"Where are my clothes?" I asked. Perhaps would it be best if I just gathered my belongings and ran. Wait. Come to think of it... these were not my clothes. White. Comfortable. Similar to the bedsheets. Clearly designed to fit him. I felt small in them. Small and helpless.
"Burned." he said, his eyes expressing a silent challenge, as if he knew what my intention was should I get hold of my own very filthy - and evidently no longer existing - clothes. Oh, he knew that I was thinking about fleeing, alright. But if they were burned...
"My..." I stopped, felt my hands roaming the loose fitted fabrics, searching for...
"Your other belongings are safe." he added when he realised. The small metal wallet for one. It housed more than just the average plastic moneyholder and power-bestower, the latter being a fun way of stating my not-underage-identification, allowing me power over my own decisions.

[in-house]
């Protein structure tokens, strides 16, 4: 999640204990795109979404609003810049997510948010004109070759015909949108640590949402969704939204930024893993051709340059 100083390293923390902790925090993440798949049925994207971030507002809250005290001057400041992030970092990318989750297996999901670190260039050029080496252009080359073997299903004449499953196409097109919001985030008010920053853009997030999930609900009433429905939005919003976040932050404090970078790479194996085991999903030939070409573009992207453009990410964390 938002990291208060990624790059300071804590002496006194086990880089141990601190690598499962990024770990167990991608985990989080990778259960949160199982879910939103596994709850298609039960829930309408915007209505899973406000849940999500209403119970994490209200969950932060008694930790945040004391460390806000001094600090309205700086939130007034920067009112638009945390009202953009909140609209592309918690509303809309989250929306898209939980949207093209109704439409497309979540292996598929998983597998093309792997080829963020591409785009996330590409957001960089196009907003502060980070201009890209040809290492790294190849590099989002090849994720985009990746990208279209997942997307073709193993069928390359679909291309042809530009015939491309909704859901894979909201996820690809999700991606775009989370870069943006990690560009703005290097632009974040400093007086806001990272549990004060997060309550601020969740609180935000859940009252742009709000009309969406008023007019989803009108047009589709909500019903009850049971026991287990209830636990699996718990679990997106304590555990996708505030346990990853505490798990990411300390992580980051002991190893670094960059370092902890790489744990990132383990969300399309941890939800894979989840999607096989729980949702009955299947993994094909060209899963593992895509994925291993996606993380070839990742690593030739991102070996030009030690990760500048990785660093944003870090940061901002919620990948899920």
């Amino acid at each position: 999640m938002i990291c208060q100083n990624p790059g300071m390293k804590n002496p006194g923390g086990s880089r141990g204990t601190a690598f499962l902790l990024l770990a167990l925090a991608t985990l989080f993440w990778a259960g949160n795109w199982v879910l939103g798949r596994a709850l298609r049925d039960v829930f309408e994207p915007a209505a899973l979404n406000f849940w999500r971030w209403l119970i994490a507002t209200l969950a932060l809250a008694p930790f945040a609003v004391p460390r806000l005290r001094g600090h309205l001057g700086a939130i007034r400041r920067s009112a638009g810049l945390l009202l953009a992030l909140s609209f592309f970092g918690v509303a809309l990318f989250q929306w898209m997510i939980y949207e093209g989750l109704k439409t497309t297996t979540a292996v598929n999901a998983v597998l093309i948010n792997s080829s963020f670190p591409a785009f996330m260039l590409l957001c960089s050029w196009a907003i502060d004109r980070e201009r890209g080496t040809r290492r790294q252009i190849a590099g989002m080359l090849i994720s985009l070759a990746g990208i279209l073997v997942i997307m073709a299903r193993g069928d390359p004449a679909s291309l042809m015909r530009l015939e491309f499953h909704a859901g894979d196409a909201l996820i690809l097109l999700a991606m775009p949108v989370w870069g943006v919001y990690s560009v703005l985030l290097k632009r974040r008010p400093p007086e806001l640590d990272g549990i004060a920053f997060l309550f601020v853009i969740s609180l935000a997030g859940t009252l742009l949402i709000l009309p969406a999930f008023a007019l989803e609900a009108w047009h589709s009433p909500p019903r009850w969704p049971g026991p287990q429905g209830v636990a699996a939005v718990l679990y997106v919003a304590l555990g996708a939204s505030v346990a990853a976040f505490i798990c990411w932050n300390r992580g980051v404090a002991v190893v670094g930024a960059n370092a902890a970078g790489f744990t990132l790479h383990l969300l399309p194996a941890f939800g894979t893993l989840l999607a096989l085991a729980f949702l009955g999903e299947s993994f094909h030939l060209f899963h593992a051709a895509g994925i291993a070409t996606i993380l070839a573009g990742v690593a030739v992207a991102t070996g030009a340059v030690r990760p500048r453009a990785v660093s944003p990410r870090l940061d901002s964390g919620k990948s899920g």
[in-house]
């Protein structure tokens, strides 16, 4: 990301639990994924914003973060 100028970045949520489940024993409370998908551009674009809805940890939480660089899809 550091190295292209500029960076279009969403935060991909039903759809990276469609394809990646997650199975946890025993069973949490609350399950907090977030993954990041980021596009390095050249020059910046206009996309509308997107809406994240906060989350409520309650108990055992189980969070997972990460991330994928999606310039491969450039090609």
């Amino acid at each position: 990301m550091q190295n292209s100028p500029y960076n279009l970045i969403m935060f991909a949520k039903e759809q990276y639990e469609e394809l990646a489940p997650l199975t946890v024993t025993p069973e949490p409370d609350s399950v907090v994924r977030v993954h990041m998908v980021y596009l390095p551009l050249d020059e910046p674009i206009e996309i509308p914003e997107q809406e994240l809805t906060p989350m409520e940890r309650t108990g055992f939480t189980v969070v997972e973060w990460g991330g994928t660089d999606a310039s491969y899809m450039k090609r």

"The staff is mostly downstairs, so when they arrive you'll remain undisturbed as long as you stay on this floor. This is my private floor." the man said, indicating this humble abode. I assumed there to be more rooms, or he wouldn't have called it his private floor.
"Why are you doing this?" I asked. If I under some strange circumstance came upon a lost soul wandering the forest, chances would have it that I would not rescue mentioned soul, bring it home to my private quarters, feed and clothe it, and then announce it my spouse.
"Because you're my wife." he said matter of factly. But I wasn't, was I? He said it was the easiest way to introduce me, insnuating that it was a deliberate con.
"You don't know me." I argued, but he just smiled.